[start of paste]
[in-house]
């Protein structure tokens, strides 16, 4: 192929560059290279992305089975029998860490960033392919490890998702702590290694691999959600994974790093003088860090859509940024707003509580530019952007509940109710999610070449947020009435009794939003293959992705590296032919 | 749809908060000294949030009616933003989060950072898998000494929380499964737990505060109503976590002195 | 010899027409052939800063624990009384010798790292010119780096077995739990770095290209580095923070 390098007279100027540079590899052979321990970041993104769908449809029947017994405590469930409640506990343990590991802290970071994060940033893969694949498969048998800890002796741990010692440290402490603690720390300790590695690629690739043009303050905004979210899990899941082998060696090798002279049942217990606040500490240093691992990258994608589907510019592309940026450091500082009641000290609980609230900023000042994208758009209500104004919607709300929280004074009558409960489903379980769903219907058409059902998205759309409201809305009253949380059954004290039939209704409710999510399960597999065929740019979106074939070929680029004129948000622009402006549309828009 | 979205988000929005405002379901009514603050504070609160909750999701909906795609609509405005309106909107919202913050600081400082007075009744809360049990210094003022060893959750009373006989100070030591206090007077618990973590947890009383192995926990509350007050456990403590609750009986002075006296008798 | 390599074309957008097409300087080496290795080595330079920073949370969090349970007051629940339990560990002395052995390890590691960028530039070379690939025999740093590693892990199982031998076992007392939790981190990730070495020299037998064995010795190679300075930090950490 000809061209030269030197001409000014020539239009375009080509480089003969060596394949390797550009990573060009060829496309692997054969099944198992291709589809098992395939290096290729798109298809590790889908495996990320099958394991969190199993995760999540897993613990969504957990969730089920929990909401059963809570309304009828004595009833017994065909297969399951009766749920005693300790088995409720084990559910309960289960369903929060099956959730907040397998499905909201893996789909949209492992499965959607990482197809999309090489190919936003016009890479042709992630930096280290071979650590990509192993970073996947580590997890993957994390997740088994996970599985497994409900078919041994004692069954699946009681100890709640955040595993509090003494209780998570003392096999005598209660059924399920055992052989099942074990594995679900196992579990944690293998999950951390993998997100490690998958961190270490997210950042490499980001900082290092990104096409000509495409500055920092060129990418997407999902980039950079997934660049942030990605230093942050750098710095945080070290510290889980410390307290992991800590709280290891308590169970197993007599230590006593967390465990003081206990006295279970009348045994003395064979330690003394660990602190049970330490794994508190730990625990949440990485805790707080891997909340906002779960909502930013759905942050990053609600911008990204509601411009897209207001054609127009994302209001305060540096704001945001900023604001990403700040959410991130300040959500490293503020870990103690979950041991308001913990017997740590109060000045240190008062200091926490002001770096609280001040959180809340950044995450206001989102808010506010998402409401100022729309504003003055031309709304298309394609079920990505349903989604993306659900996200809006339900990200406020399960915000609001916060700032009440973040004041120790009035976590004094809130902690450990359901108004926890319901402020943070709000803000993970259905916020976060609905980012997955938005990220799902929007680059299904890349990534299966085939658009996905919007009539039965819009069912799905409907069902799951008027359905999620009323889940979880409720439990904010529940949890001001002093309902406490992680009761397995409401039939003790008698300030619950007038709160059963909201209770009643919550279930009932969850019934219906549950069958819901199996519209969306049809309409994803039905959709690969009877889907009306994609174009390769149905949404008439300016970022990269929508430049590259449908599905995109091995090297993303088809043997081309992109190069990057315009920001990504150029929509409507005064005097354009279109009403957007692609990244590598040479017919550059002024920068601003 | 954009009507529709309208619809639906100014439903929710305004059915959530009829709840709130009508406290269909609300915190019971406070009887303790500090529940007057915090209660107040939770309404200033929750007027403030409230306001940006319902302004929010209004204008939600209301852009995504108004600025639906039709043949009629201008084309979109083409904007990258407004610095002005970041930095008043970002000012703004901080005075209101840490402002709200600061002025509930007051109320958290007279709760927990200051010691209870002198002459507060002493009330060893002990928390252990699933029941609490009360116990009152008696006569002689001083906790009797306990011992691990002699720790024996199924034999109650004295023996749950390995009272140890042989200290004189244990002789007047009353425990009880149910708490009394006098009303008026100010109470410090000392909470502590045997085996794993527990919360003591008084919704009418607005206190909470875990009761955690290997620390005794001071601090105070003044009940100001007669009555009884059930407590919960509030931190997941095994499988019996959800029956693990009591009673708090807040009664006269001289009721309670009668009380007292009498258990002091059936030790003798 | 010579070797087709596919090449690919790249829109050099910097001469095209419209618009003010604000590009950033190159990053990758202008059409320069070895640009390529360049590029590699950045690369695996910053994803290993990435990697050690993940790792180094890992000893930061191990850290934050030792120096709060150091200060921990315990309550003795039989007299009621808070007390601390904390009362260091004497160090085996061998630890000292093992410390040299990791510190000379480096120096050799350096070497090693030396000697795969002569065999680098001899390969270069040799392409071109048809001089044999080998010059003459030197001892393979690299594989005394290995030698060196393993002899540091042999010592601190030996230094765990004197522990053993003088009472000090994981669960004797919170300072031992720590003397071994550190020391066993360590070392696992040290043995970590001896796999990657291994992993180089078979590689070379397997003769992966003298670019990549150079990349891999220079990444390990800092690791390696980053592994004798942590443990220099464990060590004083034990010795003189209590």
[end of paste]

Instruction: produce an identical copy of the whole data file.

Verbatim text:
[in-house]
């Protein structure tokens, strides 16, 4: 192929560059290279992305089975029998860490960033392919490890998702702590290694691999959600994974790093003088860090859509940024707003509580530019952007509940109710999610070449947020009435009794939003293959992705590296032919 | 749809908060000294949030009616933003989060950072898998000494929380499964737990505060109503976590002195 | 010899027409052939800063624990009384010798790292010119780096077995739990770095290209580095923070 390098007279100027540079590899052979321990970041993104769908449809029947017994405590469930409640506990343990590991802290970071994060940033893969694949498969048998800890002796741990010692440290402490603690720390300790590695690629690739043009303050905004979210899990899941082998060696090798002279049942217990606040500490240093691992990258994608589907510019592309940026450091500082009641000290609980609230900023000042994208758009209500104004919607709300929280004074009558409960489903379980769903219907058409059902998205759309409201809305009253949380059954004290039939209704409710999510399960597999065929740019979106074939070929680029004129948000622009402006549309828009 | 979205988000929005405002379901009514603050504070609160909750999701909906795609609509405005309106909107919202913050600081400082007075009744809360049990210094003022060893959750009373006989100070030591206090007077618990973590947890009383192995926990509350007050456990403590609750009986002075006296008798 | 390599074309957008097409300087080496290795080595330079920073949370969090349970007051629940339990560990002395052995390890590691960028530039070379690939025999740093590693892990199982031998076992007392939790981190990730070495020299037998064995010795190679300075930090950490 000809061209030269030197001409000014020539239009375009080509480089003969060596394949390797550009990573060009060829496309692997054969099944198992291709589809098992395939290096290729798109298809590790889908495996990320099958394991969190199993995760999540897993613990969504957990969730089920929990909401059963809570309304009828004595009833017994065909297969399951009766749920005693300790088995409720084990559910309960289960369903929060099956959730907040397998499905909201893996789909949209492992499965959607990482197809999309090489190919936003016009890479042709992630930096280290071979650590990509192993970073996947580590997890993957994390997740088994996970599985497994409900078919041994004692069954699946009681100890709640955040595993509090003494209780998570003392096999005598209660059924399920055992052989099942074990594995679900196992579990944690293998999950951390993998997100490690998958961190270490997210950042490499980001900082290092990104096409000509495409500055920092060129990418997407999902980039950079997934660049942030990605230093942050750098710095945080070290510290889980410390307290992991800590709280290891308590169970197993007599230590006593967390465990003081206990006295279970009348045994003395064979330690003394660990602190049970330490794994508190730990625990949440990485805790707080891997909340906002779960909502930013759905942050990053609600911008990204509601411009897209207001054609127009994302209001305060540096704001945001900023604001990403700040959410991130300040959500490293503020870990103690979950041991308001913990017997740590109060000045240190008062200091926490002001770096609280001040959180809340950044995450206001989102808010506010998402409401100022729309504003003055031309709304298309394609079920990505349903989604993306659900996200809006339900990200406020399960915000609001916060700032009440973040004041120790009035976590004094809130902690450990359901108004926890319901402020943070709000803000993970259905916020976060609905980012997955938005990220799902929007680059299904890349990534299966085939658009996905919007009539039965819009069912799905409907069902799951008027359905999620009323889940979880409720439990904010529940949890001001002093309902406490992680009761397995409401039939003790008698300030619950007038709160059963909201209770009643919550279930009932969850019934219906549950069958819901199996519209969306049809309409994803039905959709690969009877889907009306994609174009390769149905949404008439300016970022990269929508430049590259449908599905995109091995090297993303088809043997081309992109190069990057315009920001990504150029929509409507005064005097354009279109009403957007692609990244590598040479017919550059002024920068601003 | 954009009507529709309208619809639906100014439903929710305004059915959530009829709840709130009508406290269909609300915190019971406070009887303790500090529940007057915090209660107040939770309404200033929750007027403030409230306001940006319902302004929010209004204008939600209301852009995504108004600025639906039709043949009629201008084309979109083409904007990258407004610095002005970041930095008043970002000012703004901080005075209101840490402002709200600061002025509930007051109320958290007279709760927990200051010691209870002198002459507060002493009330060893002990928390252990699933029941609490009360116990009152008696006569002689001083906790009797306990011992691990002699720790024996199924034999109650004295023996749950390995009272140890042989200290004189244990002789007047009353425990009880149910708490009394006098009303008026100010109470410090000392909470502590045997085996794993527990919360003591008084919704009418607005206190909470875990009761955690290997620390005794001071601090105070003044009940100001007669009555009884059930407590919960509030931190997941095994499988019996959800029956693990009591009673708090807040009664006269001289009721309670009668009380007292009498258990002091059936030790003798 | 010579070797087709596919090449690919790249829109050099910097001469095209419209618009003010604000590009950033190159990053990758202008059409320069070895640009390529360049590029590699950045690369695996910053994803290993990435990697050690993940790792180094890992000893930061191990850290934050030792120096709060150091200060921990315990309550003795039989007299009621808070007390601390904390009362260091004497160090085996061998630890000292093992410390040299990791510190000379480096120096050799350096070497090693030396000697795969002569065999680098001899390969270069040799392409071109048809001089044999080998010059003459030197001892393979690299594989005394290995030698060196393993002899540091042999010592601190030996230094765990004197522990053993003088009472000090994981669960004797919170300072031992720590003397071994550190020391066993360590070392696992040290043995970590001896796999990657291994992993180089078979590689070379397997003769992966003298670019990549150079990349891999220079990444390990800092690791390696980053592994004798942590443990220099464990060590004083034990010795003189209590």